• SOCI 304 – ENVIRONMENTAL ISSUES: RICE INTO THE FUTURE – Students use the campus as a laboratory for learning about sustainability through group projects to reduce Rice’s environmental impact or resolve environmental problem.
  • SPAN 403 – LITERATURE AND THE ENVIRONMENT IN LATIN AMERICA – This course aims to offer students a systematic contact with a representative sample of the literature and scholarship about the mutual relationships between human societies and their natural environments, particularly but not exclusively in Latin America. Taught in Spanish.

From the Schools of Engineering and Natural Sciences (at least six credit hours):

  • CEVE 302 – SUSTAINABLE DESIGN – The objective of this course is to develop skills in formulating and solving problems of societal development and advancement in light of increasing material, energy and water demands and decreasing resource availability. Sustainable design requires balancing economic, ecological/environmental and social issues to create physical as well as social structures that will work for current and future generations. In addition to learning to apply sustainable design principles to individual engineering and developing projects, students will be challenged to understand the application of sustainable design thinking a the municipal and corporate level.
  • CEVE 307 – ENERGY AND THE ENVIRONMENT – This course explores the physical principles of energy use and its impacts on Earth’s environment and climate. Topics will include energy mechanics, climate change, and the environmental impacts and future prospects of various fossil fuel and alternative energy sources.
  • CEVE 310 – PRINCIPLES OF ENVIRONMENTAL ENGINEERING – This course covers principles of water quality engineering, air pollution control and solid and hazardous waste management. Elements of risk assessment, global atmospheric change, and pollution prevention are also addressed to contribute to adequate-level competency in Environmental Engineering. Graduate students will write a term paper and prepare a lecture.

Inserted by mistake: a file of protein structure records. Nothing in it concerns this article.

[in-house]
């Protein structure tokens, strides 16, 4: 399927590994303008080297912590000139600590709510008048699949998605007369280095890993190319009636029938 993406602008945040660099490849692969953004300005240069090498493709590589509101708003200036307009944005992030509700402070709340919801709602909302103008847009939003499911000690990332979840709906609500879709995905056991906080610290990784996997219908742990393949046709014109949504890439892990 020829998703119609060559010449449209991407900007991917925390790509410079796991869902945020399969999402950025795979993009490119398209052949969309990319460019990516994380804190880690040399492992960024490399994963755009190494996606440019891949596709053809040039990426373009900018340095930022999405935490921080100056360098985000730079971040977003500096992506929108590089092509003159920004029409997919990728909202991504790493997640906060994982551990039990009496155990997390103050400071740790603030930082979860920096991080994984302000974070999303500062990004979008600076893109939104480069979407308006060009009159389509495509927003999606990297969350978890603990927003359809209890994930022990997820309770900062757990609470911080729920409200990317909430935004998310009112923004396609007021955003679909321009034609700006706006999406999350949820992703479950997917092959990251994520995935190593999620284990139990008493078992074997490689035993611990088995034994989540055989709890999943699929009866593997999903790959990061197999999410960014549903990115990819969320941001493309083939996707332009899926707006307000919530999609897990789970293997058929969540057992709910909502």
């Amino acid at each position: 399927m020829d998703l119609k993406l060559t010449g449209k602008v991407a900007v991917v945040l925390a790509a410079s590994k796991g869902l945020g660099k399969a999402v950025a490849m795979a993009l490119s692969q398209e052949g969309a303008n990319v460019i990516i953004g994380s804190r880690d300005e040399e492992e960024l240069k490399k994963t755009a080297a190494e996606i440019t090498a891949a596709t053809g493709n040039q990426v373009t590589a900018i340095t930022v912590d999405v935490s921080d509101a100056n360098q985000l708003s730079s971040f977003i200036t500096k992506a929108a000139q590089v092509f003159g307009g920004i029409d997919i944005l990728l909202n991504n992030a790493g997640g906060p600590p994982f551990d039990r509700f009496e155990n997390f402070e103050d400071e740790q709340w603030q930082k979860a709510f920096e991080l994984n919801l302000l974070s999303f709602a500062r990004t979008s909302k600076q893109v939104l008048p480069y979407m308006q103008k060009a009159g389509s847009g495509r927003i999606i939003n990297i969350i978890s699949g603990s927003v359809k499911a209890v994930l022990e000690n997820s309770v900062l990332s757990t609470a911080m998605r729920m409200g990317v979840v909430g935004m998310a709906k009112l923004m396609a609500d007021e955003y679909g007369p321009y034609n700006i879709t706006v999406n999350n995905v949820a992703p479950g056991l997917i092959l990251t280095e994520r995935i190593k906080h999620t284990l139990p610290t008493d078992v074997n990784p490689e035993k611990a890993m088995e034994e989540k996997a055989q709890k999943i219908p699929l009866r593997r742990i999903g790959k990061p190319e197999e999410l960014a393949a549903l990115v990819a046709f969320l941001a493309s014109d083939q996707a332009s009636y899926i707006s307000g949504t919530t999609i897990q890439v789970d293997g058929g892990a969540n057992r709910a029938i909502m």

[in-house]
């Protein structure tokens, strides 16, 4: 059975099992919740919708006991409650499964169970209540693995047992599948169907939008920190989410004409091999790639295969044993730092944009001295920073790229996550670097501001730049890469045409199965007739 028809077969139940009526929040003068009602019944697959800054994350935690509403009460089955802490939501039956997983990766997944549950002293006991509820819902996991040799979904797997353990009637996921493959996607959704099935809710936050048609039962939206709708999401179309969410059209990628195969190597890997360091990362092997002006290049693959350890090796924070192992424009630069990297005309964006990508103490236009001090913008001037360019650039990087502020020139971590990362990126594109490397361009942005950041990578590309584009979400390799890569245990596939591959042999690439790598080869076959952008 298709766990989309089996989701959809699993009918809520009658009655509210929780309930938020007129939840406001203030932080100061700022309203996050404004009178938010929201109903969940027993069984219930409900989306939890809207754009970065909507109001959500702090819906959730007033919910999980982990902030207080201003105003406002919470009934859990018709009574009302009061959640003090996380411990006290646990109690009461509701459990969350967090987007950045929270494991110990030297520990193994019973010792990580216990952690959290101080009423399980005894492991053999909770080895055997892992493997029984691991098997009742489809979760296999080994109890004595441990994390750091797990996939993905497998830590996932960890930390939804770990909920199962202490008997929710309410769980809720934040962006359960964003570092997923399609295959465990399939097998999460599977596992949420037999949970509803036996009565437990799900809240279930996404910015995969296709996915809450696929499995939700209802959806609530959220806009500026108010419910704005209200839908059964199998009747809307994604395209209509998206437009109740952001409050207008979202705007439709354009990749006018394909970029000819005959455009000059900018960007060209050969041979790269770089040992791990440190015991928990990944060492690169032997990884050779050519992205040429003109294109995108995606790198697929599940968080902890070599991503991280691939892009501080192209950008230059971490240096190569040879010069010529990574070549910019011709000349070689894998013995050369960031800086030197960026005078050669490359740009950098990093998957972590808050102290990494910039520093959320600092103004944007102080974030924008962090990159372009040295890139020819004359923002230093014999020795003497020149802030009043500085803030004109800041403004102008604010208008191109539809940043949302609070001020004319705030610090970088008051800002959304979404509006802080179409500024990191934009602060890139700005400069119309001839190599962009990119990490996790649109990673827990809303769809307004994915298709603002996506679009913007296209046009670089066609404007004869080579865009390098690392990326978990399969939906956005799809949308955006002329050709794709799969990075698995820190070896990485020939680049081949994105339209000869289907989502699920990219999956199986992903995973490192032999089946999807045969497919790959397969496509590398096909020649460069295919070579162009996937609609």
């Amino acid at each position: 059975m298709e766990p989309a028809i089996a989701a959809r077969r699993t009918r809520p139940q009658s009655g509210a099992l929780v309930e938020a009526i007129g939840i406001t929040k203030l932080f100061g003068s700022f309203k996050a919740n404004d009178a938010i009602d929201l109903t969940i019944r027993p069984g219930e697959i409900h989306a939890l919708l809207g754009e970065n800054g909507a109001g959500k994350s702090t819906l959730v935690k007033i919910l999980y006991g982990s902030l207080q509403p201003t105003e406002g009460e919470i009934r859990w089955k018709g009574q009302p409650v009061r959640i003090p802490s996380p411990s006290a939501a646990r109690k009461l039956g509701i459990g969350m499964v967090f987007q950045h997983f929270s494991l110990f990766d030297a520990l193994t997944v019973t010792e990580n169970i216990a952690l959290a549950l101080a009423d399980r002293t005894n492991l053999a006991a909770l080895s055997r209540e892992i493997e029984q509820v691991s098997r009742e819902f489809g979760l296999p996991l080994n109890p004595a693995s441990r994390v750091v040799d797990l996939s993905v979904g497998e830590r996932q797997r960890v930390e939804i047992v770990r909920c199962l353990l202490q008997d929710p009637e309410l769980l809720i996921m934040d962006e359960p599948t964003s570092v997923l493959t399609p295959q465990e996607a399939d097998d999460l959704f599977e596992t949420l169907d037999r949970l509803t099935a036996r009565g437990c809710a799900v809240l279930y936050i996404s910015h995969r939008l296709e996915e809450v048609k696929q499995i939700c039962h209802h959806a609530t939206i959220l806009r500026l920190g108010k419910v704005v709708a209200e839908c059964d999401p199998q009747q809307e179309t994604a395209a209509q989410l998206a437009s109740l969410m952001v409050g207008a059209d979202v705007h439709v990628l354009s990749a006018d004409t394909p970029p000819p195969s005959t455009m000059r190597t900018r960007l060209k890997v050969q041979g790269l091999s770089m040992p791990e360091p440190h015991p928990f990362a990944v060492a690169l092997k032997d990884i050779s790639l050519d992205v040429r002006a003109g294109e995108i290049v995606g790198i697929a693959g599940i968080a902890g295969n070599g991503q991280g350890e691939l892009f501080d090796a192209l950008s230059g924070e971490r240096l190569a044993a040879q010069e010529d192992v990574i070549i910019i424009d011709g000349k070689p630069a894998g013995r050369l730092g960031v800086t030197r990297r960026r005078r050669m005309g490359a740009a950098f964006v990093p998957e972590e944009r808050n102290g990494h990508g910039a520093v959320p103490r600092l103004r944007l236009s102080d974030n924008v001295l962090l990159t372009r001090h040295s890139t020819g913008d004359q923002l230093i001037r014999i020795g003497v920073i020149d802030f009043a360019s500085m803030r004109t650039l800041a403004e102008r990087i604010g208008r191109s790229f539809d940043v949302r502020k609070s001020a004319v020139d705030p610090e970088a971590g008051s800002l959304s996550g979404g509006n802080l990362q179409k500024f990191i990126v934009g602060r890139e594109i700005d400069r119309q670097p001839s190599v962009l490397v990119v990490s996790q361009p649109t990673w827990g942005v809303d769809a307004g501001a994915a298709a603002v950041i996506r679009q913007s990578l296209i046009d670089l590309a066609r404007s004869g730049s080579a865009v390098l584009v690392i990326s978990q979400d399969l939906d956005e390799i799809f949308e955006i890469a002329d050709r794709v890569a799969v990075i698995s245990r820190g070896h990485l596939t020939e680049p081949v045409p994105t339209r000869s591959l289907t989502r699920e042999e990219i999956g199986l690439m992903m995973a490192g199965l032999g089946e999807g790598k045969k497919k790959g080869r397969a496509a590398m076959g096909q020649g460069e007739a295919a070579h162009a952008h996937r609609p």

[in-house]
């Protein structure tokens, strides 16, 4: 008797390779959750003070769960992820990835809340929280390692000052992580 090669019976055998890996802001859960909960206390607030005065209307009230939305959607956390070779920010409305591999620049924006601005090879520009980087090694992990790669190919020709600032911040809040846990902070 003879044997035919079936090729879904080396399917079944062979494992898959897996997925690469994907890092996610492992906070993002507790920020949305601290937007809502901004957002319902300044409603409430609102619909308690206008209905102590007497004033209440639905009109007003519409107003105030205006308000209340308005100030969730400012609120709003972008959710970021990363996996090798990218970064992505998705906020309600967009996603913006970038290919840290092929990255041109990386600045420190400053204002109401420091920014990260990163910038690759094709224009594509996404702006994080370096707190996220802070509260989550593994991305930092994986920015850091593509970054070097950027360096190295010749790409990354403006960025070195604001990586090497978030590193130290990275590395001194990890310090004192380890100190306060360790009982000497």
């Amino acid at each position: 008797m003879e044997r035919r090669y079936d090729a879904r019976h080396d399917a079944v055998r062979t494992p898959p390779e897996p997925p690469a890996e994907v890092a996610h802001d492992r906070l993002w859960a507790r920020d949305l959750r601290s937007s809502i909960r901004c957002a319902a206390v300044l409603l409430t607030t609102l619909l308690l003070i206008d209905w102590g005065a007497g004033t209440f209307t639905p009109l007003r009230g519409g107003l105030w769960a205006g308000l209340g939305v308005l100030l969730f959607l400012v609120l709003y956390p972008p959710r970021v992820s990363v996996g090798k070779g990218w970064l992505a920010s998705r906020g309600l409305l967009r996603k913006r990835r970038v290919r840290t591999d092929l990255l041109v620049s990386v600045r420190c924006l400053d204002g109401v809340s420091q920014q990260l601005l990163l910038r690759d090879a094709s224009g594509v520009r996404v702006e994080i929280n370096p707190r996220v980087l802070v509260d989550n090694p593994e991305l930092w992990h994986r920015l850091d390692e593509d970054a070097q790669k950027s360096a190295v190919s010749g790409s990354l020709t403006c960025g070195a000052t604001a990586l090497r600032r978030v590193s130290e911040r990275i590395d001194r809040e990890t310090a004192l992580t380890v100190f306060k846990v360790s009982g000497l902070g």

• CEVE 406 – INTRODUCTION TO ENVIRONMENTAL LAW – Introduction to Environmental Law is intended to introduce the student to the methods used by the United States and the international community to regulate and/or allocate air, water and land resources. A key focus of this course will be the emerging area of the law of sustainable development, including the implementation of full price costing, life cycle analysis, carbon cycle analysis, allocation of assimilative capacity and other similar issues.
  • CHBE 281 – ENGINEERING SUSTAINABLE COMMUNITIES – Students will work in teams to develop sustainable solutions for energy or environmental problems affecting our Houston and Rice communities. Emphasis will be placed on the integration of engineering fundamentals with societal issues, environmental and safety considerations, sustainability and professional communications. Prerequisites: Introductory Engineering Courses, or Permission of Instructor.
  • EBIO 204 – ENVIRONMENTAL SUSTAINABILITY: THE DESIGN & PRACTICE OF COMMUNITY AGRICULTURE – The course introduces the fundamentals of community garden design and practice. Responsibilities will center on developing and improving the Rice Community Garden. A strong emphasis will be on learning and applying ecological principles to the practice of community agriculture. Class has required meetings outside of regular class time.
  • EBIO 270 – ECOSYSTEM MANAGEMENT – This course will focus on applied ecosystem topics including relations with state and federal agencies, field studies, wetland delineations, permitting compliance, and environmental regulations.